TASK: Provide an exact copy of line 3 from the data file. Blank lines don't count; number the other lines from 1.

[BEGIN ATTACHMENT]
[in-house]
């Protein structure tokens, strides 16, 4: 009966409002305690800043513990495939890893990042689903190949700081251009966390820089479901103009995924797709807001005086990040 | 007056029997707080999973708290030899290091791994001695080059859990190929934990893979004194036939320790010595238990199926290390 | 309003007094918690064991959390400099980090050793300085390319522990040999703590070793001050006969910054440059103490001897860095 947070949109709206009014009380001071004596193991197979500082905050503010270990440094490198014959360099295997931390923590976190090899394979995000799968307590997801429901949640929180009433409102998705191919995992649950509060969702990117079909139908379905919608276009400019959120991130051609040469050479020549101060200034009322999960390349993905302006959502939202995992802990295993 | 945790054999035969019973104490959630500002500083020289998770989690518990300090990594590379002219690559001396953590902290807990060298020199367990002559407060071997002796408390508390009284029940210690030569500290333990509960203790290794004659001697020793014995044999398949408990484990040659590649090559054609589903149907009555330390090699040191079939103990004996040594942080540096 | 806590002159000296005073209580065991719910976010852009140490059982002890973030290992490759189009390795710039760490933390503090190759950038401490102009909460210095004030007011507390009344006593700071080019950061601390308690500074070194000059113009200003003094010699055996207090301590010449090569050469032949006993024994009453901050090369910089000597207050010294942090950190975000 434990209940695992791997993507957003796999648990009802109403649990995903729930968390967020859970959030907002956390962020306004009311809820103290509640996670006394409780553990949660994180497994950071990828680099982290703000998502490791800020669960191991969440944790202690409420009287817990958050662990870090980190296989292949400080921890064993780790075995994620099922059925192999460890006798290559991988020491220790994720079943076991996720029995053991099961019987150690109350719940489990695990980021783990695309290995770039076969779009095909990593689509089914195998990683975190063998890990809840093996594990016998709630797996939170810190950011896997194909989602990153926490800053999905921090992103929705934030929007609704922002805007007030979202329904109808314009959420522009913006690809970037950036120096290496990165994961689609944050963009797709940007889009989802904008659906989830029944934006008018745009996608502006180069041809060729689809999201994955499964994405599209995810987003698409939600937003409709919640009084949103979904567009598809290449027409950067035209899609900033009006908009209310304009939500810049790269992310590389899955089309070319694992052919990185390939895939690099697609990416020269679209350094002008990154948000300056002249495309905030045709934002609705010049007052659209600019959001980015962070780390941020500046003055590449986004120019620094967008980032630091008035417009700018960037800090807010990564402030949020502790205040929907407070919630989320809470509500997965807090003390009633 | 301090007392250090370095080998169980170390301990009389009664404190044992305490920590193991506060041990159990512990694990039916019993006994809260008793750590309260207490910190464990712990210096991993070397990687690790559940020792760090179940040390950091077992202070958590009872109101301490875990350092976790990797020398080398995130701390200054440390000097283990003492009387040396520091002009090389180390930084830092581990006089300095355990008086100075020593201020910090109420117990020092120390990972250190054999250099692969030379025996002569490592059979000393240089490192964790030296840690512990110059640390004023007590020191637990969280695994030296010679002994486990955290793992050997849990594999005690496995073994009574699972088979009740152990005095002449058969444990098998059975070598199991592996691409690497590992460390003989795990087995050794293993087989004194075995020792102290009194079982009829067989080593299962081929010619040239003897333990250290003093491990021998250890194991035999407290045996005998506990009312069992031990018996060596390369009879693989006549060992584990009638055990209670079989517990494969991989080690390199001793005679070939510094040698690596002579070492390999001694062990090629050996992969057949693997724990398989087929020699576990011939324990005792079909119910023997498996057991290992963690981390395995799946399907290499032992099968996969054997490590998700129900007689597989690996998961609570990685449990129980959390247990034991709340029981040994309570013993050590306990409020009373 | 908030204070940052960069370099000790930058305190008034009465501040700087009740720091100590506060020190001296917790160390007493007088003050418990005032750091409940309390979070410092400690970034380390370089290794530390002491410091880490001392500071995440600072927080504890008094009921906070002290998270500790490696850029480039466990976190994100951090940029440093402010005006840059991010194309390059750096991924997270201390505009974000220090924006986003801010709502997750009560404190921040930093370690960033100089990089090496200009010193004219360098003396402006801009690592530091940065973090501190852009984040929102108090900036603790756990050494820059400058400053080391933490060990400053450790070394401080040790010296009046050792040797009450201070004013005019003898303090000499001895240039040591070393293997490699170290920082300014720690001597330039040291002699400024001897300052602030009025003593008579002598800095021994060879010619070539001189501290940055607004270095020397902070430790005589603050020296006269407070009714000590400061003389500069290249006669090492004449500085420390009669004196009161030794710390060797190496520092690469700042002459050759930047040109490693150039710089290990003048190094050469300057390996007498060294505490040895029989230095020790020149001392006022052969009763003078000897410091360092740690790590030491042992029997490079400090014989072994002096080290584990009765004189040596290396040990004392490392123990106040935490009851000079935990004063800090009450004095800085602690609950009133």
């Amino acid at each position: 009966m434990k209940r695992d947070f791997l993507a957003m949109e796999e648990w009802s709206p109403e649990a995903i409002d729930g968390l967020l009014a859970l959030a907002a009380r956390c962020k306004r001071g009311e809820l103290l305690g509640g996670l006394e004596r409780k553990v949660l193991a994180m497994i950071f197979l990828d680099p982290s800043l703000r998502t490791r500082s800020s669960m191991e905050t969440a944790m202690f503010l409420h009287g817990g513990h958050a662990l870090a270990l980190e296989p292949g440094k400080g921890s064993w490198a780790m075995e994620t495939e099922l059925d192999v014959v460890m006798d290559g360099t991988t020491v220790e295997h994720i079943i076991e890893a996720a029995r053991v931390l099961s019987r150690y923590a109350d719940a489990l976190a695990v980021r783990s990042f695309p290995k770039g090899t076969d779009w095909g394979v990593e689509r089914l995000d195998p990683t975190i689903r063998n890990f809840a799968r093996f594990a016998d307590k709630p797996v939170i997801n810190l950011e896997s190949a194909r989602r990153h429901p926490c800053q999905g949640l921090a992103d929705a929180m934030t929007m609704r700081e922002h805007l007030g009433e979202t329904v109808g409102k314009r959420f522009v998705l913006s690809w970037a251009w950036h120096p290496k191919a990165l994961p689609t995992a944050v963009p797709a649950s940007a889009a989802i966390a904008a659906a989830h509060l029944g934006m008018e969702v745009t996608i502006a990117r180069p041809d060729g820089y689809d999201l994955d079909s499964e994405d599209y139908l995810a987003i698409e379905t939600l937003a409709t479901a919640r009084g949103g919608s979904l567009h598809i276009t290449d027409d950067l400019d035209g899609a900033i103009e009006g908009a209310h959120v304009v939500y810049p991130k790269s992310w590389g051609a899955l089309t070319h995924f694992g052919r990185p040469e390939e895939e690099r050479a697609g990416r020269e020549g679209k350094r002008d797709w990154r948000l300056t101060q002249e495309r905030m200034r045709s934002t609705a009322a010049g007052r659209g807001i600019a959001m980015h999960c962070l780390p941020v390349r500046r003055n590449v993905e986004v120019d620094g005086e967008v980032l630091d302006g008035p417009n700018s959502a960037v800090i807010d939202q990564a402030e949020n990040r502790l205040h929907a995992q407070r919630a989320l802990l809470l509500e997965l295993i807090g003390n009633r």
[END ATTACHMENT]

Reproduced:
């Amino acid at each position: 009966m434990k209940r695992d947070f791997l993507a957003m949109e796999e648990w009802s709206p109403e649990a995903i409002d729930g968390l967020l009014a859970l959030a907002a009380r956390c962020k306004r001071g009311e809820l103290l305690g509640g996670l006394e004596r409780k553990v949660l193991a994180m497994i950071f197979l990828d680099p982290s800043l703000r998502t490791r500082s800020s669960m191991e905050t969440a944790m202690f503010l409420h009287g817990g513990h958050a662990l870090a270990l980190e296989p292949g440094k400080g921890s064993w490198a780790m075995e994620t495939e099922l059925d192999v014959v460890m006798d290559g360099t991988t020491v220790e295997h994720i079943i076991e890893a996720a029995r053991v931390l099961s019987r150690y923590a109350d719940a489990l976190a695990v980021r783990s990042f695309p290995k770039g090899t076969d779009w095909g394979v990593e689509r089914l995000d195998p990683t975190i689903r063998n890990f809840a799968r093996f594990a016998d307590k709630p797996v939170i997801n810190l950011e896997s190949a194909r989602r990153h429901p926490c800053q999905g949640l921090a992103d929705a929180m934030t929007m609704r700081e922002h805007l007030g009433e979202t329904v109808g409102k314009r959420f522009v998705l913006s690809w970037a251009w950036h120096p290496k191919a990165l994961p689609t995992a944050v963009p797709a649950s940007a889009a989802i966390a904008a659906a989830h509060l029944g934006m008018e969702v745009t996608i502006a990117r180069p041809d060729g820089y689809d999201l994955d079909s499964e994405d599209y139908l995810a987003i698409e379905t939600l937003a409709t479901a919640r009084g949103g919608s979904l567009h598809i276009t290449d027409d950067l400019d035209g899609a900033i103009e009006g908009a209310h959120v304009v939500y810049p991130k790269s992310w590389g051609a899955l089309t070319h995924f694992g052919r990185p040469e390939e895939e690099r050479a697609g990416r020269e020549g679209k350094r002008d797709w990154r948000l300056t101060q002249e495309r905030m200034r045709s934002t609705a009322a010049g007052r659209g807001i600019a959001m980015h999960c962070l780390p941020v390349r500046r003055n590449v993905e986004v120019d620094g005086e967008v980032l630091d302006g008035p417009n700018s959502a960037v800090i807010d939202q990564a402030e949020n990040r502790l205040h929907a995992q407070r919630a989320l802990l809470l509500e997965l295993i807090g003390n009633r």